Training Spatial Skills: What works, for Whom, and for How Long?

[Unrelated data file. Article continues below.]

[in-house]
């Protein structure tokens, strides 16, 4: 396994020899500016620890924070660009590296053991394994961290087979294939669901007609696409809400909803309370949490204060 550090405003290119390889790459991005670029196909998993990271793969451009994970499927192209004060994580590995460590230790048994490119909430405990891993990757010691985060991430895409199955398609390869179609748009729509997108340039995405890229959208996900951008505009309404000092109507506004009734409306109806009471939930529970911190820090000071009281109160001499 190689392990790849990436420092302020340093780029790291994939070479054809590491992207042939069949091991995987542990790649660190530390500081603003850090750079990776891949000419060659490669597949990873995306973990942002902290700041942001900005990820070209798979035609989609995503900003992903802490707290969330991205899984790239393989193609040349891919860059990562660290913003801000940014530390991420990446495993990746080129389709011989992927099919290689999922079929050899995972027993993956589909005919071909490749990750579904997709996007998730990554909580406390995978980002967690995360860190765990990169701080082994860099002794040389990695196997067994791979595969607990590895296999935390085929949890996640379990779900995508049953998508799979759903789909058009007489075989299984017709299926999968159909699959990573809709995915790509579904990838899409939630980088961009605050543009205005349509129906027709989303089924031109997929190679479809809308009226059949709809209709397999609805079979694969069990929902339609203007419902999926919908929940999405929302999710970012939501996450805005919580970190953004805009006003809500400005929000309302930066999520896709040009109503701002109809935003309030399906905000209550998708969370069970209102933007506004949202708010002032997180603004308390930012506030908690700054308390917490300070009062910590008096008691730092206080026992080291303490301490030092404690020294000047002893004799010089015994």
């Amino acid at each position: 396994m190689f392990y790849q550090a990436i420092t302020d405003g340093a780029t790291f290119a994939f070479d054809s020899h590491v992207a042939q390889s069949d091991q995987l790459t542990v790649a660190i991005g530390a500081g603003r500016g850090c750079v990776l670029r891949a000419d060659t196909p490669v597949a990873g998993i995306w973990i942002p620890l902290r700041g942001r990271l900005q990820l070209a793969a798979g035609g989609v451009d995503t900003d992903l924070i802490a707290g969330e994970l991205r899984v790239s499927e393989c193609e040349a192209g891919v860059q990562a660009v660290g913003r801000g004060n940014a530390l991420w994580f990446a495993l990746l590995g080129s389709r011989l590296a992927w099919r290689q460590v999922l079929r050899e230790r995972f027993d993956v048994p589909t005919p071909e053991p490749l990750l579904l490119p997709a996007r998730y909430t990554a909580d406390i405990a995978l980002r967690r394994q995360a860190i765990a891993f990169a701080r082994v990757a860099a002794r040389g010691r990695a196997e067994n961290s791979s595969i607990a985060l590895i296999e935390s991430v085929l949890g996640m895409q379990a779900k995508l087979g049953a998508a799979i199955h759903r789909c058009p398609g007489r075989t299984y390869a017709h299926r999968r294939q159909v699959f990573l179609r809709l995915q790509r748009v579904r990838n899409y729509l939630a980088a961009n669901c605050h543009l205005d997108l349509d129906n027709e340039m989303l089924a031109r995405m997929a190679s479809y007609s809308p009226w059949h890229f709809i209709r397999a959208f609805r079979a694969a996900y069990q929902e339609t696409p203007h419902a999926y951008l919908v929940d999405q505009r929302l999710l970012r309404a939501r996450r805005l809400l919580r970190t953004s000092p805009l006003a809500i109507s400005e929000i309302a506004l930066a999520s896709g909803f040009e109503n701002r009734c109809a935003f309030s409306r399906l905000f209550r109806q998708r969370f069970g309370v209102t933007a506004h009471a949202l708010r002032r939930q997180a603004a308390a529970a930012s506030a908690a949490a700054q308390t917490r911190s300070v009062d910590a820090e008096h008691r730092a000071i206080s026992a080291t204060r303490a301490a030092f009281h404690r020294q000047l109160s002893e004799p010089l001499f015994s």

Strong spatial skills predict achievement in STEM fields (e.g., Shea, Lubinski, & Benbow, 2001; Wai, Lubinski, & Benbow, 2009). Improving spatial skills is therefore of both theoretical and practical importance. To determine whether and to what extent training can improve these skills, we meta-analyzed 217 research studies, investigating the magnitude, moderators, durability and generalizability of training on spatial skills. The average effect size (Hedges’ g) for training relative to control was .47 (SE = .04). Effect sizes were affected substantially by the presence of control groups. When treatment and control group improvements were considered separately, the mean effect size for trained groups was .62 (SE = .04), while the effect size for control groups was only .45 (SE = .04). Training effects were durable, and led to near and medium transfer. Considered together, the results suggest that spatially enriched education could pay substantial dividends in increasing participation in STEM disciplines.

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